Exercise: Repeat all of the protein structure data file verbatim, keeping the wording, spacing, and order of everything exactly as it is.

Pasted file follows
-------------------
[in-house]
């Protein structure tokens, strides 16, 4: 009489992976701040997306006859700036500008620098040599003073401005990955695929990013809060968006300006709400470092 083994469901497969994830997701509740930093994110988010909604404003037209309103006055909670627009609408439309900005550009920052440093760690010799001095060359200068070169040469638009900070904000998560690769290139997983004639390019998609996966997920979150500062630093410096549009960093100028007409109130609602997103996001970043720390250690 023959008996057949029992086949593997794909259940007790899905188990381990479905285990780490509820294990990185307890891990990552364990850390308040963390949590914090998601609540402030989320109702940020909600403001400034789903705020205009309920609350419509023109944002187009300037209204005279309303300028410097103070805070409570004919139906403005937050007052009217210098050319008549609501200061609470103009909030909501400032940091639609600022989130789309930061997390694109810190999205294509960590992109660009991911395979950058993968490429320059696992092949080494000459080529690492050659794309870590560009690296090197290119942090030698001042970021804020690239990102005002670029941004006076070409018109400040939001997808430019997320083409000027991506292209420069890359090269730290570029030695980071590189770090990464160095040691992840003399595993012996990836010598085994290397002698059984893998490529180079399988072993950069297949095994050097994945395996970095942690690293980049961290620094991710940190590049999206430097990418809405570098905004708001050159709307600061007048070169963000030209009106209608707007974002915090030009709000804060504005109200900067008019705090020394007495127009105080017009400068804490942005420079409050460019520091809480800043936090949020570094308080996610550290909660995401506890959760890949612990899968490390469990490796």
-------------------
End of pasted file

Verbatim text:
[in-house]
């Protein structure tokens, strides 16, 4: 009489992976701040997306006859700036500008620098040599003073401005990955695929990013809060968006300006709400470092 083994469901497969994830997701509740930093994110988010909604404003037209309103006055909670627009609408439309900005550009920052440093760690010799001095060359200068070169040469638009900070904000998560690769290139997983004639390019998609996966997920979150500062630093410096549009960093100028007409109130609602997103996001970043720390250690 023959008996057949029992086949593997794909259940007790899905188990381990479905285990780490509820294990990185307890891990990552364990850390308040963390949590914090998601609540402030989320109702940020909600403001400034789903705020205009309920609350419509023109944002187009300037209204005279309303300028410097103070805070409570004919139906403005937050007052009217210098050319008549609501200061609470103009909030909501400032940091639609600022989130789309930061997390694109810190999205294509960590992109660009991911395979950058993968490429320059696992092949080494000459080529690492050659794309870590560009690296090197290119942090030698001042970021804020690239990102005002670029941004006076070409018109400040939001997808430019997320083409000027991506292209420069890359090269730290570029030695980071590189770090990464160095040691992840003399595993012996990836010598085994290397002698059984893998490529180079399988072993950069297949095994050097994945395996970095942690690293980049961290620094991710940190590049999206430097990418809405570098905004708001050159709307600061007048070169963000030209009106209608707007974002915090030009709000804060504005109200900067008019705090020394007495127009105080017009400068804490942005420079409050460019520091809480800043936090949020570094308080996610550290909660995401506890959760890949612990899968490390469990490796």